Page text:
In 1888, Ernest L. Thayer, a reporter for the San Francisco Examiner, witnessed a baseball game played in Stockton on the muddy banks of the San Joaquin River, an area known as "Mudville." Afterwards, he composed one of the most lampooned ballads in American history, "Casey at the Bat." (This is poetic justice because Thayer, while at Harvard, had worked on the staff of the Harvard Lampoon.)
Oh, somewhere in this favored land the sun is shining bright;
The band is playing somewhere, and somewhere hearts are light,
And somewhere men are laughing, and somewhere children shout;
But there is no joy in Mudville - mighty Casey has struck out.
Since Casey whiffed with the winning runs on base, thus establishing a precedent for Jack Cust, Stockton has been a tough entertainment town. I hadn't been there since the early 1980's when I was promoting a bus-and-truck tour of "South Pacific." The show was so bad even the actor playing the part of Emile De Becque boycotted the production. The chorus schlub who replaced him sang "Some Enchanted Evening" as if the music had been written by Snoop Dogg.
For some reason, Stockton was cool to the production.
Entertainment times haven't changed much since then. The City of Stockton is bankrupt, the unemployment rate is 16%, and the local cops are still dragging the river for Emile De Becque. But minor league baseball, in the form of the Stockton Ports, is producing hits, despite tough times and Casey's legendary fail.
I'm not sure what I was expecting when I pulled into the parking lot of the Ports' Banner Island Ballpark, but it sure wasn't what I found. The ballpark is wonderful, 5,200 seats on one level surrounding a major league field, wide concourses, amenities, and history to boot. (The Ballpark stands in the very spot where the fictional Casey embarrassed himself.) You can actually tie up your boat at the dock next to the park, cheer for the Ports against the San Jose Giants, then get back on your boat and sail all the way to McCovey Cove to boo the San Francisco Giants.
Don't tell me Life isn't good.
I didn't expect Pat Filippone, either. This guy is no backwater hayseed. He speaks as articulately and as assuredly as anyone in a Silicon Valley boardroom. He knows his stuff because he has been riding herd on teams in the minor leagues for 23 years. For openers, I ask him about the difference between the minors and the majors.
"The scope of minor league ball is certainly more intimate," he says. "A minor league team can adjust quicker because the machinery behind it is much smaller. We don't have to manage the players. We don't have as much national attention because we're not on TV. Of course, not being on TV can be an advantage, too. If we try something a little whacky that doesn't work out, we're only impacted in our local area. We won't have commentators in New York asking, "What are these knuckleheads doing?"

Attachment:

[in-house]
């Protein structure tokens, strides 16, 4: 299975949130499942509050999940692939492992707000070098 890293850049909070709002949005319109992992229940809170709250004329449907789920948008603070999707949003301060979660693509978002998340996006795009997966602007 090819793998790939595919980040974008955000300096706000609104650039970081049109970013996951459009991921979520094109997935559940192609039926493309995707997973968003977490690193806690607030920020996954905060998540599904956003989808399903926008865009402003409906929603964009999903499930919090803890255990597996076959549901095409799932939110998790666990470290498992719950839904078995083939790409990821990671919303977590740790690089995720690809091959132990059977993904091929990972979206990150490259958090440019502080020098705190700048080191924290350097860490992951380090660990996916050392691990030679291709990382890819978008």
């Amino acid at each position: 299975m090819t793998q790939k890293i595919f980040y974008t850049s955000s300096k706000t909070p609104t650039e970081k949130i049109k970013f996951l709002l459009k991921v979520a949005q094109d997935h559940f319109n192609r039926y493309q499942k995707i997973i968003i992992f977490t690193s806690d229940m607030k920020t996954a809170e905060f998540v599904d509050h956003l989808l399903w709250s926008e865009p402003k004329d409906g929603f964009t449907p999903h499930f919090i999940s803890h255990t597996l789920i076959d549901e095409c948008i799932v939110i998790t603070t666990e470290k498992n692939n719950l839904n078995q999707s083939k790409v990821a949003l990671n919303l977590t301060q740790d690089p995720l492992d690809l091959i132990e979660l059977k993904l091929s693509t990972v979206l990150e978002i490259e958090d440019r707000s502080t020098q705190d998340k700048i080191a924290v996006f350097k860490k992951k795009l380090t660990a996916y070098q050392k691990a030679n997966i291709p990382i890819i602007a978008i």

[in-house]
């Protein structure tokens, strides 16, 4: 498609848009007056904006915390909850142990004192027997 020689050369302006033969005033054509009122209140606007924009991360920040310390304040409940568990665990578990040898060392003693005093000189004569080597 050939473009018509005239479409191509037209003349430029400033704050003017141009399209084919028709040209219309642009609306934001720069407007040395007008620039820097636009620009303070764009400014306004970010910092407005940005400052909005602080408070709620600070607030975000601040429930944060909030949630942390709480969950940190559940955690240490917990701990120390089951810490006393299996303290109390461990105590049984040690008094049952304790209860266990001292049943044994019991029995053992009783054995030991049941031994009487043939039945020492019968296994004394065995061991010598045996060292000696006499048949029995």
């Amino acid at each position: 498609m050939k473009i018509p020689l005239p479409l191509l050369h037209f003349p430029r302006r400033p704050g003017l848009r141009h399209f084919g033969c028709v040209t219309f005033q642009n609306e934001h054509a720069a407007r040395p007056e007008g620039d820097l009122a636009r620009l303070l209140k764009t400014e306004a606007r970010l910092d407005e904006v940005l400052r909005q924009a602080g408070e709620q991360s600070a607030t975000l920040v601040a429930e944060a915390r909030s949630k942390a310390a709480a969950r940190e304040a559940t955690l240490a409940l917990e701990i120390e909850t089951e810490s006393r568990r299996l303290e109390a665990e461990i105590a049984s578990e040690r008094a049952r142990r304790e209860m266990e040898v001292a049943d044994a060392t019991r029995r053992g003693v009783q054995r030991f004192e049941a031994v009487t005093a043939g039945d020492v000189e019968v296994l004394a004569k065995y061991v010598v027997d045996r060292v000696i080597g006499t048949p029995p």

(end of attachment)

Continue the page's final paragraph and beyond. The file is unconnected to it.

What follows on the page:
Pat began his career with the Prince William Cannons (now the Potomac Nationals) in 1991 and, in four years, worked his way up to Vice President/General Manager. In 1997, he was named Carolina League Executive of the Year. After that, he found his way west and became the GM of the Rancho Cucamonga Quakes. His six-year stint in San Bernardino County ended in 2003 when two things happened: He won the California League Executive of the Year and he became General Manager of the Giants' Triple-A affiliate, the Fresno Grizzlies.
He was lured away from the Grizzlies in 2006 by 7th Inning Stretch, LLC, the corporate owner of the Stockton Ports. It was an offer he couldn't refuse. He became President and he got a cut of the action. "I'm a ‘sweat equity' guy," he says. "The better we do, the more equity I get."
He was named California League Executive of the Year Award again in 2007. Do you see a pattern developing here?
Pat now oversees three teams owned by 7th Inning Stretch, the Ports, the Delmarva Shorebirds (Class A, Baltimore) and the Everett (WA) AquaSox, the Single-A Short Season affiliate of the Seattle Mariners. The Ports still demand most of his time and focus, though.
The Ports have been around, in one form or another, for well over a century. The team has been called many names over the years (the Flyers, the Mudville Nine, etc.) and it has been affiliated with 12 other major league teams before its current gig with Oakland.
"A minor league team is a good business, if you do it right," Pat says. "A lot of people think this is easy but they ultimately fail." One of his biggest problems is how to promote ticket sales when he has no control over the players.